Two more minor films on the horizon - sorry, did I say minor? I meant "Glee: The 3D Concert Movie", bound to clean up with scores of fans dragging out family and friends to watch talented people sing and dance their way through other people's songs. Rotten Tomatoes: 64% Metacritic: 52

On the bright side, there's also "Senna", the third-highest-grossing documentary in history. From our write-up on the trailer, "the film focuses on Ayrton Senna, the legendary, charismatic Brazilian driver widely regarded as one of the greatest ever, who won the world championship three times before tragically perishing on the track in a crash at age 34. BAFTA-winning director Asif Kapadia, who makes his first foray into the documentary world after strong Britflicks “The Warrior” and “Far North” (and the instantly forgotten Sarah Michelle Gellar horror “The Return,” but we’ll let that one by), breaks convention by avoiding talking heads, constructing the film entirely from some startling archive footage and audio interviews." One of our crew caught it at Sundance, and called the film "a well-above-average sports doc and any motor racing fans or documentary obsessives would do well to check it out." Rotten Tomatoes: 95% Metacritic: 84

Also dropping earlier this week was "Over Your Cities Grass Will Grow," a doc with a focus on artist Anselm Keifer, who paved roads, dug out caverns, and built houses as part of his art installation on the grounds of an abandoned silk factory. Our review says 'Grass' "isn’t the most exciting movie and absolutely requires a decent amount of endurance from the audience. That said, it’s quite unlike anything we’ve ever seen before. Know what you’re getting into before you take the plunge, but once you’re in, let it work its magic." RT: 80% MC: 60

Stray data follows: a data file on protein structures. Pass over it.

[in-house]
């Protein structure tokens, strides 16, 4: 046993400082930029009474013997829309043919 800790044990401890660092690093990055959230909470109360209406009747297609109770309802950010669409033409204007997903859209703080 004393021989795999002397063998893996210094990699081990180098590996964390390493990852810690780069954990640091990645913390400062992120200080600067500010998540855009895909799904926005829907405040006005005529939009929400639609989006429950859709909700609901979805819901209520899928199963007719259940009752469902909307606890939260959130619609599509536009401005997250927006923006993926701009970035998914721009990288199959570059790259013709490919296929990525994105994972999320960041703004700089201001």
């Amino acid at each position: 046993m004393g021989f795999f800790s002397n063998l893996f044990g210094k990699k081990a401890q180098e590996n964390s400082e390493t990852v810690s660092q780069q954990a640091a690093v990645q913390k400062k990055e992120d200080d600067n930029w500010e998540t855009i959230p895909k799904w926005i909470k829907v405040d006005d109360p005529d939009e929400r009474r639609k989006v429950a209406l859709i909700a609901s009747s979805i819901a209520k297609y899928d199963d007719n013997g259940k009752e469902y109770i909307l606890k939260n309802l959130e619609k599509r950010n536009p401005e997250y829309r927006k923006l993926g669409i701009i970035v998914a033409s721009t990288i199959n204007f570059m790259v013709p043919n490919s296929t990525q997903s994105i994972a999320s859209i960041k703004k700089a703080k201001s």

Also in theaters: Egyptian feminist daytime talkshow drama "Scheherazade Tell Me a Story" RT: 86% MC: 75 ; "Bad Posture," a portrait of life in Albuquerque, New Mexico MC: 59 ; a small California town as seen by Japanese tourists in "Littlerock" RT: 85% MC: 62; a story of idealism and education in "Aarakshan"; graffiti doc "Vigilante Vigilante: The Battle for Expression"; and art house drama "Medianeras."

A Very Special Article:

This week, this writer wanted to take a moment to highlight a stellar piece that is a must-read and reflects the high standard The Playlist aspires to on a regular basis. That would be Oliver Lyttelton's "Too Much Madness To Explain In One Text: On The U.K. Riots And ‘Attack The Block’." Oliver makes his home in London and saw the damage unfold during three violent days this past week. Written with great insight and a light touch, his commentary on the rioting and how it relates to the messages at the heart of "Attack The Block" is now legendary lore that will be studied by, memorized, and canonized by our many nameless interns down in the dungeon. Give it a read here.